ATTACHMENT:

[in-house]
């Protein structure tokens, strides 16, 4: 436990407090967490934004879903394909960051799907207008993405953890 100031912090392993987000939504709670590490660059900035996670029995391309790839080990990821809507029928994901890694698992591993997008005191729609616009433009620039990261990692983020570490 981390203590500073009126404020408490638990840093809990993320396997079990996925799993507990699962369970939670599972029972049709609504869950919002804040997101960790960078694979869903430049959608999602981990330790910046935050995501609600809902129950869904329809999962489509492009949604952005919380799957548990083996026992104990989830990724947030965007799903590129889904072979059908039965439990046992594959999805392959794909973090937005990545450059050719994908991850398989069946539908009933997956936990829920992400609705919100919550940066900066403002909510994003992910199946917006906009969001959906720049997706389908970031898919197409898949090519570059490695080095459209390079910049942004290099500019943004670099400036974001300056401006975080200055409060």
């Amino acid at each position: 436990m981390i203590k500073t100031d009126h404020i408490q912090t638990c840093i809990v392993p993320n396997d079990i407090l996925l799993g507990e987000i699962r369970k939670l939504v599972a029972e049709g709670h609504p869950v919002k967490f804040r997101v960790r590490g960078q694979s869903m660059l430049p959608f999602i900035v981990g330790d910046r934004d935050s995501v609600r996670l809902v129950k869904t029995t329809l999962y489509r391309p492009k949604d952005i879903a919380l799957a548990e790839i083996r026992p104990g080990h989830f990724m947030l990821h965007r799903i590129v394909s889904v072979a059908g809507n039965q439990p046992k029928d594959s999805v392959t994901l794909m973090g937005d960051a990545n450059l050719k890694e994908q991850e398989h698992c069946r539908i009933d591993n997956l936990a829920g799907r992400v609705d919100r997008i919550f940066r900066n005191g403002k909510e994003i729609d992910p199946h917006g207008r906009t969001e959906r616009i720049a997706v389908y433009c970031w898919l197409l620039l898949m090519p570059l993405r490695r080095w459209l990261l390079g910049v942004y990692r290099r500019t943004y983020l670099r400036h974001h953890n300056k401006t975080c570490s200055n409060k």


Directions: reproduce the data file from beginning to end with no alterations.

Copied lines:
[in-house]
């Protein structure tokens, strides 16, 4: 436990407090967490934004879903394909960051799907207008993405953890 100031912090392993987000939504709670590490660059900035996670029995391309790839080990990821809507029928994901890694698992591993997008005191729609616009433009620039990261990692983020570490 981390203590500073009126404020408490638990840093809990993320396997079990996925799993507990699962369970939670599972029972049709609504869950919002804040997101960790960078694979869903430049959608999602981990330790910046935050995501609600809902129950869904329809999962489509492009949604952005919380799957548990083996026992104990989830990724947030965007799903590129889904072979059908039965439990046992594959999805392959794909973090937005990545450059050719994908991850398989069946539908009933997956936990829920992400609705919100919550940066900066403002909510994003992910199946917006906009969001959906720049997706389908970031898919197409898949090519570059490695080095459209390079910049942004290099500019943004670099400036974001300056401006975080200055409060």
């Amino acid at each position: 436990m981390i203590k500073t100031d009126h404020i408490q912090t638990c840093i809990v392993p993320n396997d079990i407090l996925l799993g507990e987000i699962r369970k939670l939504v599972a029972e049709g709670h609504p869950v919002k967490f804040r997101v960790r590490g960078q694979s869903m660059l430049p959608f999602i900035v981990g330790d910046r934004d935050s995501v609600r996670l809902v129950k869904t029995t329809l999962y489509r391309p492009k949604d952005i879903a919380l799957a548990e790839i083996r026992p104990g080990h989830f990724m947030l990821h965007r799903i590129v394909s889904v072979a059908g809507n039965q439990p046992k029928d594959s999805v392959t994901l794909m973090g937005d960051a990545n450059l050719k890694e994908q991850e398989h698992c069946r539908i009933d591993n997956l936990a829920g799907r992400v609705d919100r997008i919550f940066r900066n005191g403002k909510e994003i729609d992910p199946h917006g207008r906009t969001e959906r616009i720049a997706v389908y433009c970031w898919l197409l620039l898949m090519p570059l993405r490695r080095w459209l990261l390079g910049v942004y990692r290099r500019t943004y983020l670099r400036h974001h953890n300056k401006t975080c570490s200055n409060k």